Has Hampus Lindholm Changed the Bruins Blue Line?

You bet he has. But you already knew that!

Let’s begin by looking at some numbers prior to the arrival of Hampus Lindholm.

While the analytics say that Matt Grzelcyk and Charlie McAvoy made a good pair for the Bruins (I am not denying they did) I always wondered whether McAvoy thought in the back of his mind that he had to be more defensively responsible when paired with Grzelcyk and it prevented him from being all he could be offensively.

Lindholm has brought the Bruins top pair to another level. Whether consciously or subconsciously, pairing Lindholm with McAvoy has allowed the Bruins top defenceman to activate more offensively. In the 7 games since Lindholm’s arrival to Beantown, McAvoy has put up points of 0, 2, 2, 1, 2, 2 and 1 which is easily his best stretch of the season, if not his 300+ game career.  

Lindholm’s arrival didn’t have a major impact on the other defenceman’s time on ice as they remained pretty constant. It did have an affect on the pairs and who dressed. Here’s a look at the defensive pair situations prior to Lindholm’s arrival:

Prior to Lindholm’s arrival, Grzelcyk and Brandon Carlo were the defencemen most often paired together and their numbers just were not great. Someone much smarter than me is going to have to explain to me  why it is that since Lindholm’s arrival, Grzelcyk and Carlo’s numbers have taken off and in some cases are better then the Lindholm – McAvoy pair? Is it consistently knowing that when your turn comes up to go over the boards you know who you’re being paired with? Is it finally a familiarity thing? It can’t be that since they were the pair most often out there together. My opinion is that Lindholm and McAvoy are logging huge minutes and are taking the responsibility of going out against the oppositions top players allowing Grzelcyk and Carlo easier matchups.

Here’s a look at the numbers now:

So, if your top four is set with McAvoy-Lindholm-Grzelcyk-Carlo, what about your bottom pairing? Prior Lindholm’s arrival, the Derek Forbort and Connor Clifton pair had the most time on ice together on the bottom pair and their numbers weren’t exactly bad. However, since trade deadline some key stats have taken a little dip.

Which brings us to Mike Reilly. Coach Bruce Cassidy tried him on the right side along with Forbort against Columbus and by the time the third period rolled around Cassidy had moved Grzelcyk with Forbort and Reilly with Carlo. The numbers suggest that worked, but do you really want to break up the Grzelcyk – Carlo pair that does so much better? He went back to the Reilly – Forbort pair Tuesday in Detroit and it wasn’t exactly pretty.

With your top-4 set, it’s about finding a bottom pair that works. Two of Clifton, Reilly, Forbort and Josh Brown are going to have to sit but I do think you need Forbort in there for his size and penalty killing abilities on the left side. Its too bad Brown was injured 8 minutes into his first game with the Bruins because the Reilly-Brown pair looked like it could work. Cassidy went back to that pair on Monday against the Blue Jackets and while it wasn’t pretty, and the numbers suggest the previous match might have been an illusion.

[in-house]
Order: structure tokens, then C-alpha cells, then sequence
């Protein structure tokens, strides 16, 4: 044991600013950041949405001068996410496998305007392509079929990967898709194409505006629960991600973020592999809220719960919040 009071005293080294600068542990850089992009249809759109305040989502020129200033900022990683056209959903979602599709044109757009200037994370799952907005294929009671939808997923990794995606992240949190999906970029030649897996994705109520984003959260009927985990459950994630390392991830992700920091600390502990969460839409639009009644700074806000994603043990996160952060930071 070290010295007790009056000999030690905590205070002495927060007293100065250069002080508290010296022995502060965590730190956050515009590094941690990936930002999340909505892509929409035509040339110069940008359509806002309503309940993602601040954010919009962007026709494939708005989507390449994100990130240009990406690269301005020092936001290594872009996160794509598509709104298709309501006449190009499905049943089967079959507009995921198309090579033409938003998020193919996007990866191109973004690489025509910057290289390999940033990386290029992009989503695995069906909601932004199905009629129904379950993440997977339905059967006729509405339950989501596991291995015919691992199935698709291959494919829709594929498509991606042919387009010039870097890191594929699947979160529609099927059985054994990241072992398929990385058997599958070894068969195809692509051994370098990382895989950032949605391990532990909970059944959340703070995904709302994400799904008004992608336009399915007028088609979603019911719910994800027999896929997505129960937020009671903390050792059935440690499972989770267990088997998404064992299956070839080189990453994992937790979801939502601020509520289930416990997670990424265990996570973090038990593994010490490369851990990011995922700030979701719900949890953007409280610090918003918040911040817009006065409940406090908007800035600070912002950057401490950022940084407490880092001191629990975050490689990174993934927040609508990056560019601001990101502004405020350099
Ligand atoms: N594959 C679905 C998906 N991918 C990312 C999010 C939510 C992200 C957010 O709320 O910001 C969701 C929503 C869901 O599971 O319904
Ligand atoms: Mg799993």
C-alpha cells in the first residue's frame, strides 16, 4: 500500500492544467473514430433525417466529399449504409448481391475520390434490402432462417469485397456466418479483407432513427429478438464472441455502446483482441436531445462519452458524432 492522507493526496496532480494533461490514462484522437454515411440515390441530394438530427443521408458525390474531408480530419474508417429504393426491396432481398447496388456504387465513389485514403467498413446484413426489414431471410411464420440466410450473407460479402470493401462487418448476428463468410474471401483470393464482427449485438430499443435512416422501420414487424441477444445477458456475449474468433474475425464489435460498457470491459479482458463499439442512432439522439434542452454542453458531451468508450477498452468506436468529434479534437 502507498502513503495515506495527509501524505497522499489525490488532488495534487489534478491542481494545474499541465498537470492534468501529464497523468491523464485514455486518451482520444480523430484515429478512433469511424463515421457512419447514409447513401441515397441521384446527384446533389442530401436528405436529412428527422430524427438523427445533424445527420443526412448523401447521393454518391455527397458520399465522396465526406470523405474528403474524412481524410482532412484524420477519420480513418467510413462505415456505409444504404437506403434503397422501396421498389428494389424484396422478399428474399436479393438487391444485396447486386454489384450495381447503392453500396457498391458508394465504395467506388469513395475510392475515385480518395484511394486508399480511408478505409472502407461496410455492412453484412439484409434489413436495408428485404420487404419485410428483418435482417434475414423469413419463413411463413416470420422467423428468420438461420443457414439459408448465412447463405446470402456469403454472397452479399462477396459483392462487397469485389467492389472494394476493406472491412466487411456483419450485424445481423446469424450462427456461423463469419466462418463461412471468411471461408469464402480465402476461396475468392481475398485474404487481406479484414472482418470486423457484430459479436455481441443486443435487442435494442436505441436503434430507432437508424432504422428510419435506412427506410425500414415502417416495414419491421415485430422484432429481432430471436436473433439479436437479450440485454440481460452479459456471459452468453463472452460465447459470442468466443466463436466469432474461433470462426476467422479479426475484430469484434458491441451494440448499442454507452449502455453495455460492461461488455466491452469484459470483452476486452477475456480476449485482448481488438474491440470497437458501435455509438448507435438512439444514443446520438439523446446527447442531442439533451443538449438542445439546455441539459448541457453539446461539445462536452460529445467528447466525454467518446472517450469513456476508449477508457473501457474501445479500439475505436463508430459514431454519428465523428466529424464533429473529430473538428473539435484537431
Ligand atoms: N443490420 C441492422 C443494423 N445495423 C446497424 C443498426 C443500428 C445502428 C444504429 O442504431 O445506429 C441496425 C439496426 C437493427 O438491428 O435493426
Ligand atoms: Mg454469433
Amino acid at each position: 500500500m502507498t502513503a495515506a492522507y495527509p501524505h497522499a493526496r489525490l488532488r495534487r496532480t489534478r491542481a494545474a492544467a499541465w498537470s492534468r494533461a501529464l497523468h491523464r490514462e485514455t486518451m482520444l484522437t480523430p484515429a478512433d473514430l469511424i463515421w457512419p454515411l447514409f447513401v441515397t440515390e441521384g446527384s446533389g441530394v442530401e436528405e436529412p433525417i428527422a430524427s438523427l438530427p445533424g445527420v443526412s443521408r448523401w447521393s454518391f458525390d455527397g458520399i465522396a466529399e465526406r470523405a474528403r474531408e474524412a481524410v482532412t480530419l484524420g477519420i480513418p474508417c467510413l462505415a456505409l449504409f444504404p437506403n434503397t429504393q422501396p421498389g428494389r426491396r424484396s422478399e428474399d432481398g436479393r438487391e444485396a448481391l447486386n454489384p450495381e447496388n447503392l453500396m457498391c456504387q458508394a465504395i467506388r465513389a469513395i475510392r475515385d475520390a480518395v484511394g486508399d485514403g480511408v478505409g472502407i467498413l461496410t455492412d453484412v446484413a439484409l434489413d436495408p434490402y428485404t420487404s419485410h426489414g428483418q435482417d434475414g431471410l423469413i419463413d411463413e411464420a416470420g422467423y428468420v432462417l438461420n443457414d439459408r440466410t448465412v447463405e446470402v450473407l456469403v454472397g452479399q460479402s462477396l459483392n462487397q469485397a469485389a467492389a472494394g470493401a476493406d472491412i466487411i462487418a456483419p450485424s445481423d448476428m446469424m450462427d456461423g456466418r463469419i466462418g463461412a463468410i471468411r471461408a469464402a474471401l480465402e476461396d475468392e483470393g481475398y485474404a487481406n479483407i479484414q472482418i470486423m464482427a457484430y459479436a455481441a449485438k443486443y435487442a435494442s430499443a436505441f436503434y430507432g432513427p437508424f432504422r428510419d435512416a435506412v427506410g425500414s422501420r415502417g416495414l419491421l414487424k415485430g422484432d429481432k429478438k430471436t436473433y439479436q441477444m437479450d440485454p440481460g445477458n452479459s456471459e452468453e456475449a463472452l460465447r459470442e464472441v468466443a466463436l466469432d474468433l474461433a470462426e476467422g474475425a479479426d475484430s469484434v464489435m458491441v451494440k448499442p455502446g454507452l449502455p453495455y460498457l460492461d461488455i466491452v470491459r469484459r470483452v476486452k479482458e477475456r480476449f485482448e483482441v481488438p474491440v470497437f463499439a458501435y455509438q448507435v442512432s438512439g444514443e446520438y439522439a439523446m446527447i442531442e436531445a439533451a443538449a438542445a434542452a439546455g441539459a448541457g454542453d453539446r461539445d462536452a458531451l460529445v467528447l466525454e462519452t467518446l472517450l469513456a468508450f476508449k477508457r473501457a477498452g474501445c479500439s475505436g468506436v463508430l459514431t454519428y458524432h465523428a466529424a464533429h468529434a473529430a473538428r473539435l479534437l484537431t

Prior to the trade deadline, it was felt the Bruins needed to really upgrade the left side of their blueline and they’ve done that with Lindholm. It was also felt that the Bruins needed to upgrade on Clifton. Cliffy hasn’t played since the March 29th loss to the Maple Leafs. In the four games since then, the Bruins have worked Forbort, Reilly and Brown in and out to try to find some combination that works, but the missing ingredient has been Clifton. But the numbers do suggest that the Forbort-Clifton pair is the way to go.

Folks have suggested to me that the Bruins need to try Lindholm-Carlo. That means pairing Grzelcyk with McAvoy. But in over 13 minutes of 5 on 5 ice time together, the Lindholm-Carlo pair has not been good whether you go by the stats or the eye test. And the Grzelcyk-McAvoy numbers have dropped like flies since trade deadline.

Here’s a look at every second of every shift all pairings had 5 on 5 since the Lindholm acquisition:

I don’t know what the answer is. If I did, I would ne an NHL coach. And I am sure I will get many people telling me what the right answer is, many without an explanation. That’s the joy of social media.

Follow me on Twitter @dominictiano

Published by Dominic Tiano

Following the Ontario Hockey League players eligible for the NHL Draft. I provide season-long stats, updates and player profiles as well as draft rankings.

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